Keywords: Undergraduate, Faculty, Race/Ethnicity, Engineering
The creation of a diverse STEM workforce has been the target of multiple initiatives that seek to broaden participation of underrepresented minorities. Hispanic/Latinx students represent a small fraction of undergraduate engineering students, and more than half obtain their undergraduate degrees from Hispanic Serving Institutions (HSIs). Focusing efforts at these institutions has the potential to significantly increase representation of the Hispanic/Latinx population in engineering.
This study is part of a broader effort to identify needs and successes at existing HSIs by actively engaging with engineering educators through the use of design thinking methodologies. This paper aims to further the understanding of how educators at HSIs perceive their undergraduate students, with the following guiding research question: How do educators at HSIs describe their student’s characteristics, including assets, needs, and opportunities that could be used to amplify current efforts at HSIs?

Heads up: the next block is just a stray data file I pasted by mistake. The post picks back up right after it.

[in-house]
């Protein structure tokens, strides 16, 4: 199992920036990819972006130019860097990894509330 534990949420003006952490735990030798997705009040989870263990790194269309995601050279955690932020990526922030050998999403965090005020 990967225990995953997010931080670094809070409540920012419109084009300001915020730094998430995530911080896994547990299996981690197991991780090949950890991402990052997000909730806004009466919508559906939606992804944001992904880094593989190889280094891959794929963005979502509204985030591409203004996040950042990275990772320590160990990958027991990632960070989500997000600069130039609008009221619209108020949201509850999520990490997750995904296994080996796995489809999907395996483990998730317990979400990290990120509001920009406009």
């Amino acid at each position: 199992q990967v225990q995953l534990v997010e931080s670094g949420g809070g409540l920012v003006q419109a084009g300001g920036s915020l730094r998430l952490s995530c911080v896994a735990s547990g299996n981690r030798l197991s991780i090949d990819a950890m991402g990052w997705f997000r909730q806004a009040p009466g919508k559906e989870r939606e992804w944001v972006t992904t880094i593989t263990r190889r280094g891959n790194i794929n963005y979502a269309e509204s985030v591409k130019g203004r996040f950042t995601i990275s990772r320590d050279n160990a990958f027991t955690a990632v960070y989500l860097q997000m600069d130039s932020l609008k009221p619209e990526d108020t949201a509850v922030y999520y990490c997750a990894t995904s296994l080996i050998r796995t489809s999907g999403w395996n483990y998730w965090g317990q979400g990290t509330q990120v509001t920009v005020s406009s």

Thirty-six engineering educators from 12 HSIs in FL, TX, NM, and AZ attended one of two workshops in the spring of 2018. Participants engaged in individual and group written activities that helped them reflect on their students to actively design an activity for a course they currently teach, with the help of information previously gathered through interviews with students. Qualitative analysis of the data across the thirty-six educators at both workshops will identify any region or institution-specific characteristics of Hispanic/Latinx engineering students. The overall findings are expected to provide a set of unique characteristics of students at HSIs that can serve as the foundation for future research and future educational efforts to increase the representation of Hispanic/Latinx students in engineering.
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